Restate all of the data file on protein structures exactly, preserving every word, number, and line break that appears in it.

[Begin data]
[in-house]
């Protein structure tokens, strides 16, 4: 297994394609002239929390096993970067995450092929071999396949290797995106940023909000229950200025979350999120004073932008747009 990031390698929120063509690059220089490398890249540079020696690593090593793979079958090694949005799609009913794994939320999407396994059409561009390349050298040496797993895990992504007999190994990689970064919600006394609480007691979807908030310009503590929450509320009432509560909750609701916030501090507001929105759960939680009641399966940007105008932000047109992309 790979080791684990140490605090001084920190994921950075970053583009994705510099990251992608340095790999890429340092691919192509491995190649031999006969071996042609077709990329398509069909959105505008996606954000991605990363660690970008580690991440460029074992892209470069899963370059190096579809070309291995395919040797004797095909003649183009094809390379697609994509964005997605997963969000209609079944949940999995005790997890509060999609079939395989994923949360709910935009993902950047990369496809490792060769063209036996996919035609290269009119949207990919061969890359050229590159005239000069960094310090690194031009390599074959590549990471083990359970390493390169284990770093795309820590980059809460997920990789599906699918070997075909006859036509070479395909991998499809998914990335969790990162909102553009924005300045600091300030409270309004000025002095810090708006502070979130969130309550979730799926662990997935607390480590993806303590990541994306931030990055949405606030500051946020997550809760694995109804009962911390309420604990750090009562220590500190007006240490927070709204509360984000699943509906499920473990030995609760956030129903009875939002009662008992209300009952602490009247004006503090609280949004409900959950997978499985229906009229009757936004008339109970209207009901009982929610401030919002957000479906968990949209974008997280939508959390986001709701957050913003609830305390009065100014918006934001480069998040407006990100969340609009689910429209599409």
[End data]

[in-house]
């Protein structure tokens, strides 16, 4: 297994394609002239929390096993970067995450092929071999396949290797995106940023909000229950200025979350999120004073932008747009 990031390698929120063509690059220089490398890249540079020696690593090593793979079958090694949005799609009913794994939320999407396994059409561009390349050298040496797993895990992504007999190994990689970064919600006394609480007691979807908030310009503590929450509320009432509560909750609701916030501090507001929105759960939680009641399966940007105008932000047109992309 790979080791684990140490605090001084920190994921950075970053583009994705510099990251992608340095790999890429340092691919192509491995190649031999006969071996042609077709990329398509069909959105505008996606954000991605990363660690970008580690991440460029074992892209470069899963370059190096579809070309291995395919040797004797095909003649183009094809390379697609994509964005997605997963969000209609079944949940999995005790997890509060999609079939395989994923949360709910935009993902950047990369496809490792060769063209036996996919035609290269009119949207990919061969890359050229590159005239000069960094310090690194031009390599074959590549990471083990359970390493390169284990770093795309820590980059809460997920990789599906699918070997075909006859036509070479395909991998499809998914990335969790990162909102553009924005300045600091300030409270309004000025002095810090708006502070979130969130309550979730799926662990997935607390480590993806303590990541994306931030990055949405606030500051946020997550809760694995109804009962911390309420604990750090009562220590500190007006240490927070709204509360984000699943509906499920473990030995609760956030129903009875939002009662008992209300009952602490009247004006503090609280949004409900959950997978499985229906009229009757936004008339109970209207009901009982929610401030919002957000479906968990949209974008997280939508959390986001709701957050913003609830305390009065100014918006934001480069998040407006990100969340609009689910429209599409």